Contraction and Release

"Theater is a verb before it is a noun, an act before it is a place." ~Martha Graham

"The body says what words cannot." ~Martha Graham

Quick Sketch

Contract and Release for sharp turns and/or an alternative structure in your script.

When to Use


An Effect

Martha Graham was a Twentieth century modern dancer and choreographer who revolutionized the field and propelled it forward. One way she pushed the envelope was in terms of the type of movement she created:

Graham identified a method of breathing and impulse control she called "contraction and release." For her, movement originated in the tension of a contracted muscle, and continued in the flow of energy released from the body as the muscle relaxed. This method of muscle control gave Graham's dances and dancers a hard, angular look, one that was very unfamiliar to dance audiences used to the smooth, lyrical bodily motions of Isadora Duncan and Ruth St. Denis. In her first reviews, as a result, Graham was often accused of dancing in an "ugly" way."

This "ugly way" is now regarded as beautiful, meaningful, and evocative. Several methods of training to employ contraction and release are linked below. This exercise explores two methods one could use to keep in the spirit of contraction and release (without the physical movement playwrights are not necessarily known for while writing). Clips of dancing can be found on the web if you don't have access to a library with full performances. Also, the Google Doodle honoring Martha Graham contains an interesting explanation for each particular movement and the creation of the dedication.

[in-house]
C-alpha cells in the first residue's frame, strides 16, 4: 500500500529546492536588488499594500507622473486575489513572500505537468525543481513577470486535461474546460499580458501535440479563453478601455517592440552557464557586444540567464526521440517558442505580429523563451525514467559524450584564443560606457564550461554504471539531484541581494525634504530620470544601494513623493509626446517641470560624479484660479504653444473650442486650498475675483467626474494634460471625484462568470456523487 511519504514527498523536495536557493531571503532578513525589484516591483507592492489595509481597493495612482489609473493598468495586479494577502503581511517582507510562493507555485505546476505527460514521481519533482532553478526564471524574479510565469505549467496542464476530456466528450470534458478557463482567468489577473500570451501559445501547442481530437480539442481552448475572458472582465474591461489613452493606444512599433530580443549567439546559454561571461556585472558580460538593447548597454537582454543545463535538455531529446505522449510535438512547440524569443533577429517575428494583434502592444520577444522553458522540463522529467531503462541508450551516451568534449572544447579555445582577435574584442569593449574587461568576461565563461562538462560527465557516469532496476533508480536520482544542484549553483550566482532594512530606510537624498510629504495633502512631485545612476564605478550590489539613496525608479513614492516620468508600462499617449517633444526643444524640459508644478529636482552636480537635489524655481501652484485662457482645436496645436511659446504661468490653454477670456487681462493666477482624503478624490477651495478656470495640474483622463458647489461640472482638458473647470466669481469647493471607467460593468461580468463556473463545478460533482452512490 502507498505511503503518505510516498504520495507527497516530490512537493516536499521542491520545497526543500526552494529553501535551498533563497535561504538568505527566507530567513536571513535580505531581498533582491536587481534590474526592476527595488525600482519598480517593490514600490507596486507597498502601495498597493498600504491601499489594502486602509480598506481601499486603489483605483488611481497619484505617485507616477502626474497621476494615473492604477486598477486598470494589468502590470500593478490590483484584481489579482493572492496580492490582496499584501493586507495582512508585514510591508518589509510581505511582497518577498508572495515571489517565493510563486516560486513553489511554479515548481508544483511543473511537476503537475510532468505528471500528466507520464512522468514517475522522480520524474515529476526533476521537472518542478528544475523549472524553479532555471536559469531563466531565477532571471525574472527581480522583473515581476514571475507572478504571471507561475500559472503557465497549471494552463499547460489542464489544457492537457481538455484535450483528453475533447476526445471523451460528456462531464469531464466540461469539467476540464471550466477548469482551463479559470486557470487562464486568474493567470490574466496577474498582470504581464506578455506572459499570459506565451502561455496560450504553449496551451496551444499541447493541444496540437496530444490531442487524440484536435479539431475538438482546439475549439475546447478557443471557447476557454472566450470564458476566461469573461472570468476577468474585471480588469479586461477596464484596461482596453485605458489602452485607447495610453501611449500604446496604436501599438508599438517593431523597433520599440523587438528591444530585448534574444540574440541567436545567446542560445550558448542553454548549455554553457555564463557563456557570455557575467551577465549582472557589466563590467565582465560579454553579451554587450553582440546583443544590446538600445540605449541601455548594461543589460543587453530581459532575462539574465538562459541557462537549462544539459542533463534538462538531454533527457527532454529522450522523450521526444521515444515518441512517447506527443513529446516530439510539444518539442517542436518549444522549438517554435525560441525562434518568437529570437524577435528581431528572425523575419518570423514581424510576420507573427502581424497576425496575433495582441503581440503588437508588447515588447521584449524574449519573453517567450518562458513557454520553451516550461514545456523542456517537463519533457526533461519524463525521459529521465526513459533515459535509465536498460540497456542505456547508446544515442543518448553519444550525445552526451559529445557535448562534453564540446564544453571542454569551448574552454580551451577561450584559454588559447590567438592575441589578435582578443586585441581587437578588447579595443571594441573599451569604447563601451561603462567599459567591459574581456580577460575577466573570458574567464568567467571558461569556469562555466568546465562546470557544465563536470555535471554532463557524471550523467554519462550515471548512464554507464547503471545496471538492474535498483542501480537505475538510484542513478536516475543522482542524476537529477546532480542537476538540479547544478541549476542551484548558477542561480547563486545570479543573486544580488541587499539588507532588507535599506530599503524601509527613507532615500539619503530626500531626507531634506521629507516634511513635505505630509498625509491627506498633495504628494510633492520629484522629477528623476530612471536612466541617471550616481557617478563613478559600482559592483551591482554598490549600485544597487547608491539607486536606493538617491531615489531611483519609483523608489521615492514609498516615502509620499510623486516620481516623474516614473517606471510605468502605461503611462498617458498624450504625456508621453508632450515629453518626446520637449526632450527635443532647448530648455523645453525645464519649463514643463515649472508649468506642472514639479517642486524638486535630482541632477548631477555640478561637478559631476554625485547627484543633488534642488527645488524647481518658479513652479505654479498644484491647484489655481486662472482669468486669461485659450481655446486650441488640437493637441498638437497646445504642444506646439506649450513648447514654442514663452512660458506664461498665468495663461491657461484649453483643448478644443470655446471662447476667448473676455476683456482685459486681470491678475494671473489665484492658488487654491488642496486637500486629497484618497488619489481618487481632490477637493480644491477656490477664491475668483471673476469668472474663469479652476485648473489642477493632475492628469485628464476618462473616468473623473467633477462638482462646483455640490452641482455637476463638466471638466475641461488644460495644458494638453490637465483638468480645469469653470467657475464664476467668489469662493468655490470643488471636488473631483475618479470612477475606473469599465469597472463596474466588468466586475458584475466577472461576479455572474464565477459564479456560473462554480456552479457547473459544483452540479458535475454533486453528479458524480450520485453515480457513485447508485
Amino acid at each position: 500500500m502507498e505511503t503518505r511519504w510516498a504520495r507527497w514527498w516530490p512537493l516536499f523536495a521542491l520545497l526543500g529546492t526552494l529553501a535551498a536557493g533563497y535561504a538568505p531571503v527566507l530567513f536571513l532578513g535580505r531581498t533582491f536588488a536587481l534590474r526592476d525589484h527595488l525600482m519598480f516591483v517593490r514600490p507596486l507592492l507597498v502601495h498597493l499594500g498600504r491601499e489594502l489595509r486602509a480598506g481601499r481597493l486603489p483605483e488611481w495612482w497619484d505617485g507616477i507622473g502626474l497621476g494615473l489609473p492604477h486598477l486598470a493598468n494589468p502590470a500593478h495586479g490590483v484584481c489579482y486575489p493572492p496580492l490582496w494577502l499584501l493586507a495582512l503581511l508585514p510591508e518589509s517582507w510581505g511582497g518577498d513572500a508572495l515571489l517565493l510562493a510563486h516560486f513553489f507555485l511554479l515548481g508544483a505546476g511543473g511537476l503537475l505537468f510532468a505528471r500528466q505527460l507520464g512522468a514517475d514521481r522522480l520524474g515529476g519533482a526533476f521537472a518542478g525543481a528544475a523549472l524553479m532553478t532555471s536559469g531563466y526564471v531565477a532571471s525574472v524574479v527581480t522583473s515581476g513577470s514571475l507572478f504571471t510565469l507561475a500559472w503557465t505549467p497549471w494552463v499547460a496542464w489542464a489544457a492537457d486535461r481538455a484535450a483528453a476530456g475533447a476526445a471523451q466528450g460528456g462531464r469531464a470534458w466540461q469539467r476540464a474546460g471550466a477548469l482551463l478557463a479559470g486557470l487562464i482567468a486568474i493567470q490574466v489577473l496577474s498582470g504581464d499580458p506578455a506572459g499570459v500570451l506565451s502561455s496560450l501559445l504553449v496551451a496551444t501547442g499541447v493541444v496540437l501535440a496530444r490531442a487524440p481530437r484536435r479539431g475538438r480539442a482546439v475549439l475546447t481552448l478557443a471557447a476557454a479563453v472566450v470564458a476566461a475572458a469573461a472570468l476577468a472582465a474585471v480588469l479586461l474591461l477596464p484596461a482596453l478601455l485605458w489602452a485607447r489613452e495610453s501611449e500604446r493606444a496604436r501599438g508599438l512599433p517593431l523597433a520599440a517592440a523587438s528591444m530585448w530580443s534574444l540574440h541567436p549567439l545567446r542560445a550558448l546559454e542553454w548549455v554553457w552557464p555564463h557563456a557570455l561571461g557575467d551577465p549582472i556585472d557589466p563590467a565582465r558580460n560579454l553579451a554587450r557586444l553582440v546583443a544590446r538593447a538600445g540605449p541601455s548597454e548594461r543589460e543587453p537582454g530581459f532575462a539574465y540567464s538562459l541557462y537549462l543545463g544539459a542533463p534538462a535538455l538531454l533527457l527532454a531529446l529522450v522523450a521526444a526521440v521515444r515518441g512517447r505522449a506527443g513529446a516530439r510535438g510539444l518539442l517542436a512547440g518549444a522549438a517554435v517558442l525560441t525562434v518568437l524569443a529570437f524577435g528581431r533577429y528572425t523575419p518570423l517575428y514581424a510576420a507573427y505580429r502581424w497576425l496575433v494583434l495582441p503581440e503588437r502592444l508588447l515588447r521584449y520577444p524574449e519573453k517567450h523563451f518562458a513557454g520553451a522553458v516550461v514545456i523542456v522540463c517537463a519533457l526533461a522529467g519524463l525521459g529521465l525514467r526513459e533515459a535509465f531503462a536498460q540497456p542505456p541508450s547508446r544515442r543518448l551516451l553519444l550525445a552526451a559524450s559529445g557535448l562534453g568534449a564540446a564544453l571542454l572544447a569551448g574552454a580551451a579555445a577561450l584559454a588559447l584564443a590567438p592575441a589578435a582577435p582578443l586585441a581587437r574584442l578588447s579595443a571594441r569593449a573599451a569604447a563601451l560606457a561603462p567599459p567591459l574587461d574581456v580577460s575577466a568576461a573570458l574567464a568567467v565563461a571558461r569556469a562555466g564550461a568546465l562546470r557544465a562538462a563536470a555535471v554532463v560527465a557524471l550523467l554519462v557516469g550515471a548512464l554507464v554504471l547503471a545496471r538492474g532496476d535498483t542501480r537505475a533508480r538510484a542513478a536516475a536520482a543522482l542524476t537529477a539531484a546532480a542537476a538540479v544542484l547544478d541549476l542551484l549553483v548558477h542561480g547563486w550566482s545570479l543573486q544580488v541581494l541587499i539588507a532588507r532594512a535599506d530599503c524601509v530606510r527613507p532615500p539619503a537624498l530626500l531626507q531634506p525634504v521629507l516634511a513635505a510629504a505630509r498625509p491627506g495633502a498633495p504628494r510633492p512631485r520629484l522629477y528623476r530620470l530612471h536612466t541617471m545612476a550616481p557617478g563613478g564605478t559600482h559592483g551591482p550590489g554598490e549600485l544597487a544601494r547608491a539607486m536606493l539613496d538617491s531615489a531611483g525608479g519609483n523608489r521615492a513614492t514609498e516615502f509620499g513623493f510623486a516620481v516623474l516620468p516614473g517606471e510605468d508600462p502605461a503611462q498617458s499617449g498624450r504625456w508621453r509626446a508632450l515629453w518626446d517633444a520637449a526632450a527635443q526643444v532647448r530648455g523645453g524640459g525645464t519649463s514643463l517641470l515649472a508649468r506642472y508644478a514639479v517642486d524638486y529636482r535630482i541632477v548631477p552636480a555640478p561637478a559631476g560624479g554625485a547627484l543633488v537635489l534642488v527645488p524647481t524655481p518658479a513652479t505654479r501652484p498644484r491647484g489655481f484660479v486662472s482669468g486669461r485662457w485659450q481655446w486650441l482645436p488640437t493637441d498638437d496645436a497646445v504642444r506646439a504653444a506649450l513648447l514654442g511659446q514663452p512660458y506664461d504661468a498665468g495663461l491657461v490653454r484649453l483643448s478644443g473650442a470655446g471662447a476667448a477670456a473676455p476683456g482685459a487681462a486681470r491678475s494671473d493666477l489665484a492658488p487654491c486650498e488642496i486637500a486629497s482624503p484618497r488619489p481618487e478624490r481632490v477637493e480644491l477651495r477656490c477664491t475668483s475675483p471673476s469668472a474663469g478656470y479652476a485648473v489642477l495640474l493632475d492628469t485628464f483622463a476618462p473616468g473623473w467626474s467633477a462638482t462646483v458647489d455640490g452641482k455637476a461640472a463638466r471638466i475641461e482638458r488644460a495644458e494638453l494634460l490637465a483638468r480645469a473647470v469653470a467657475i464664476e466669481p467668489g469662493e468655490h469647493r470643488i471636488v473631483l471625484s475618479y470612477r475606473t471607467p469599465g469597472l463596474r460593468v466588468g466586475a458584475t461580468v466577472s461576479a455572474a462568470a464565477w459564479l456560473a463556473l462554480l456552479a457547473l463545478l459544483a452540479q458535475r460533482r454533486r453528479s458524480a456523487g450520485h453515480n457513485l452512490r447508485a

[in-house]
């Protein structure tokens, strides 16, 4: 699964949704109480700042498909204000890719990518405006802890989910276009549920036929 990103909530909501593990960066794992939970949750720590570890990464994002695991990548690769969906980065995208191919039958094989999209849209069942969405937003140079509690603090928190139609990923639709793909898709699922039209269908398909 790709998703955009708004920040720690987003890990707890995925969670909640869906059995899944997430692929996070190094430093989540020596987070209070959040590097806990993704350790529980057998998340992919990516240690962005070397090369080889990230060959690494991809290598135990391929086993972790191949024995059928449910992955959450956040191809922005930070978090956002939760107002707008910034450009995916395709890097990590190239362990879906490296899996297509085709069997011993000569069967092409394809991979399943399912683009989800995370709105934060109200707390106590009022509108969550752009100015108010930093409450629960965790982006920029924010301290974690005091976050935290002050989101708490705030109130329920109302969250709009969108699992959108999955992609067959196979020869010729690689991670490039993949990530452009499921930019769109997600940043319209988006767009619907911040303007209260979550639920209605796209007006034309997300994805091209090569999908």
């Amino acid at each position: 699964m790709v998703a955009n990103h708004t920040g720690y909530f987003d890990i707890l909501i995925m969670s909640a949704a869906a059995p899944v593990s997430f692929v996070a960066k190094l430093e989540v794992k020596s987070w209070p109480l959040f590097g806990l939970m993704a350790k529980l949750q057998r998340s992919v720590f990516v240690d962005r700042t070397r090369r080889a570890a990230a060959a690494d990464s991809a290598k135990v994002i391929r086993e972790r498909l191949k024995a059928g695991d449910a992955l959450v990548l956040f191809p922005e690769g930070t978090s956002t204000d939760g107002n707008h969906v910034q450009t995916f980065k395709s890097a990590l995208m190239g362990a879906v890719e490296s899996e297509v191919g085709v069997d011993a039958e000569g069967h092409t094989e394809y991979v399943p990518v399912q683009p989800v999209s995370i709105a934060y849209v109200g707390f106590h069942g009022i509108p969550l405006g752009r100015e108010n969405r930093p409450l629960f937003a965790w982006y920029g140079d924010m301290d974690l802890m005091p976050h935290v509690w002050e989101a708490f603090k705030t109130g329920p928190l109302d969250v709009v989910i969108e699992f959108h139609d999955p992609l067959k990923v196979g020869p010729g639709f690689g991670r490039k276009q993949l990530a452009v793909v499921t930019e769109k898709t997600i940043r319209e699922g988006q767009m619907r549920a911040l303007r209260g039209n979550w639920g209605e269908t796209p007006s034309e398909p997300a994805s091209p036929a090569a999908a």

The Exercise

Take the idea of Contraction & Release and extend it to playwriting. There are many possible ways to do this, I've suggested two such ways below.

If you haven't caught onto a theme with these exercises, I think that it's important to set rules to a core idea that is borrowed from elsewhere.

Structure of Release
  1. Re-read your play.
  2. Structure your play as follows:
  3. It may be helpful to draw a graphical representation of your play.

NOTE: This will contrast with the typically employed structure.

Explosive Characterization
  1. Re-read your play.
  2. Take one (or more) character(s) and give them a vocal or physical reality:
  3. Wash, rinse, repeat.


Perhaps this explosive form of movement/speech created a character or characteristic that you hadn't before considered. Perhaps the structure of contraction and release created a different type of story from what you're more familiar or comfortable creating. Perhaps this inspired you to write in a different way. Perhaps it inspired you to quit writing and just dance. To invoke a modern saying: "Just do it."